Lower incidence of post-vaccination myopericarditis with viral vector COVID-19 vaccines has been also reported in a study from the United Kingdom [14]. That early study estimated an extra 2 (95% CI 0, 3), 1 (95% CI 0, 2) and 6 (95% CI 2, 8) myocarditis events per 1 million people vaccinated with ChAdOx1 (Oxford-AstraZeneca), BNT162b2 (Pfizer–BioNTech), and mRNA-1273 (Moderna), respectively, in the 28 days following a first dose and an extra 10 (95% CI 7, 11) myocarditis events per 1 million vaccinated in the 28 days after a second dose of mRNA-1273. Of note, a striking difference from Li et al. is that the estimated incidence of myopericarditis was considerably different between the two available mRNA vaccines [5].
This study observed an increased incidence of myocarditis after the second dose of mRNA vaccine than in the first, and in fact a lower incidence of myocarditis in the first dose of both mRNA vaccines compared to the single dose of the viral vector vaccine. Regulatory T-cells have been shown to be important in the development of myocarditis [15]. CD4+ T-cells have been shown to have increased differentiation with multiple exposures of antigen [16]. Repeated exposure to antigen may cause T-cell differentiation, autoimmunity, and the myopericarditis in these patients. Investigation of the incidence of myocarditis in those with viral vector vaccine boosters may help determine if the higher incidence in the second dose of mRNA vaccines is inherent to the vaccine modality vs. repeated exposure.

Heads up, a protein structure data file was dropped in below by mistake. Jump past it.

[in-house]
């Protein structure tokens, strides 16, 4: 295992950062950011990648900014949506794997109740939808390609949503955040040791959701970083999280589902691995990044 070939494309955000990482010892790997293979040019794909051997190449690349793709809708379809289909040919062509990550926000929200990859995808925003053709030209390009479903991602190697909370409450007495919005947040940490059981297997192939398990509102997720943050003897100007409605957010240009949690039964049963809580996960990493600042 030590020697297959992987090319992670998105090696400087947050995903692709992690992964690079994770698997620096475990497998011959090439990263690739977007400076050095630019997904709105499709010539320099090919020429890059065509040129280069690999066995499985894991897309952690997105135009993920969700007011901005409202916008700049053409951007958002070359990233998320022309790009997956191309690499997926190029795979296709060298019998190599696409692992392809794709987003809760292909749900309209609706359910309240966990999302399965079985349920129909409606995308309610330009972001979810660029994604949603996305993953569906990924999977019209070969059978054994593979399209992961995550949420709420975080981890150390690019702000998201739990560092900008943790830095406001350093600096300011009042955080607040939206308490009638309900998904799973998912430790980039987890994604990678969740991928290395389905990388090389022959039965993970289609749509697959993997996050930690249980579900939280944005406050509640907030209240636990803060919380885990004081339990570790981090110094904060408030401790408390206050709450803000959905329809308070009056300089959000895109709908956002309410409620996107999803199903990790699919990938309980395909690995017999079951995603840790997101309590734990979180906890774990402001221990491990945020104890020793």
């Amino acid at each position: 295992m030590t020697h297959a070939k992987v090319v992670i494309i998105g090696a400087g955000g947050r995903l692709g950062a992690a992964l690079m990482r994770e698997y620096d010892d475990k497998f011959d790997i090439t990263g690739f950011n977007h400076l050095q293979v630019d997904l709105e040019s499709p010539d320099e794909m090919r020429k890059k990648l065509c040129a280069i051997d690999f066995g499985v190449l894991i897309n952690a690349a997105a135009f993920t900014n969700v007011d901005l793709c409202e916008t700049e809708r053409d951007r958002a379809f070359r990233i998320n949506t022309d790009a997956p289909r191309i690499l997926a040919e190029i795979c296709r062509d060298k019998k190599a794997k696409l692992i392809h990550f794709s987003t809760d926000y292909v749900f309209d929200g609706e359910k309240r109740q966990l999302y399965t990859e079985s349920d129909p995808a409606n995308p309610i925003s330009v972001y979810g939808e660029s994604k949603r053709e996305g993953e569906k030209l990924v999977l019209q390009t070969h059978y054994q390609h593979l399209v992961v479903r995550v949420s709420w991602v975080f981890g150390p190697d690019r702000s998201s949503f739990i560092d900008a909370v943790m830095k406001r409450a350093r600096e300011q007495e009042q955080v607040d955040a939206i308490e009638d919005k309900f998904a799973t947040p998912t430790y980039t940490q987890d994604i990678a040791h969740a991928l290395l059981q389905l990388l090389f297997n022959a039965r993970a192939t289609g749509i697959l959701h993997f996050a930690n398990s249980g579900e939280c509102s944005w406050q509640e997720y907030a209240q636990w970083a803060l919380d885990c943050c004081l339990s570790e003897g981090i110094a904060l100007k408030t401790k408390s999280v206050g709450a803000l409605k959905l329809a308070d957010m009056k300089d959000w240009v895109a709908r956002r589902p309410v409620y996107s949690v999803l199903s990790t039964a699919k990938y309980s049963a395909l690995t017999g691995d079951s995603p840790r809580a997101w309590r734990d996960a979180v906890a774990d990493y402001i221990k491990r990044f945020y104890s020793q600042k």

On the positive side, outcomes after COVID-19 vaccine-associated myopericarditis are favorable. In a large healthcare organization database from Israel, among 2.5 million vaccinees who received the Pfizer-BioNTech mRNA vaccine, there were 54 cases that met the criteria for myocarditis [4]. Among these cases, 3 out of 4 were mild and only 1 was associated with cardiogenic shock [4]. Left ventricular dysfunction was uncommon and resolved in half the cases in subsequent follow up imaging. In another report from Israel with the same vaccine, the presentation was judged to be mild in 95% of definite or probable cases and only 1 fulminant case was fatal [17]. Similarly low rates of adverse outcomes after COVID-19 vaccine-associated myopericarditis have been reported from other systems, including the United States [18].